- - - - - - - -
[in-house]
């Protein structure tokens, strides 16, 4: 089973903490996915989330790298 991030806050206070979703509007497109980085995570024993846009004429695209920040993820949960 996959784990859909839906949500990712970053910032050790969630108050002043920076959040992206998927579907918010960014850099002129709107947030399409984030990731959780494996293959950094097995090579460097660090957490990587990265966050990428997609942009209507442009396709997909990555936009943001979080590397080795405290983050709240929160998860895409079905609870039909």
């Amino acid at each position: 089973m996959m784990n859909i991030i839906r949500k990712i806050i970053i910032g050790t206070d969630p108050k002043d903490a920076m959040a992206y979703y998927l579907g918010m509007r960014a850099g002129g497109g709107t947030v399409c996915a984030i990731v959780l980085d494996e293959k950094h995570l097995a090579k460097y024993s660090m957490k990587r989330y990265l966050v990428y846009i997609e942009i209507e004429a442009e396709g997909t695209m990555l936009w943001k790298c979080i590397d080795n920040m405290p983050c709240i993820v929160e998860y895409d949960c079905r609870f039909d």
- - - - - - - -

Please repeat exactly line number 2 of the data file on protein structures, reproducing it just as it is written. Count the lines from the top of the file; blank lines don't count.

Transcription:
């Protein structure tokens, strides 16, 4: 089973903490996915989330790298 991030806050206070979703509007497109980085995570024993846009004429695209920040993820949960 996959784990859909839906949500990712970053910032050790969630108050002043920076959040992206998927579907918010960014850099002129709107947030399409984030990731959780494996293959950094097995090579460097660090957490990587990265966050990428997609942009209507442009396709997909990555936009943001979080590397080795405290983050709240929160998860895409079905609870039909």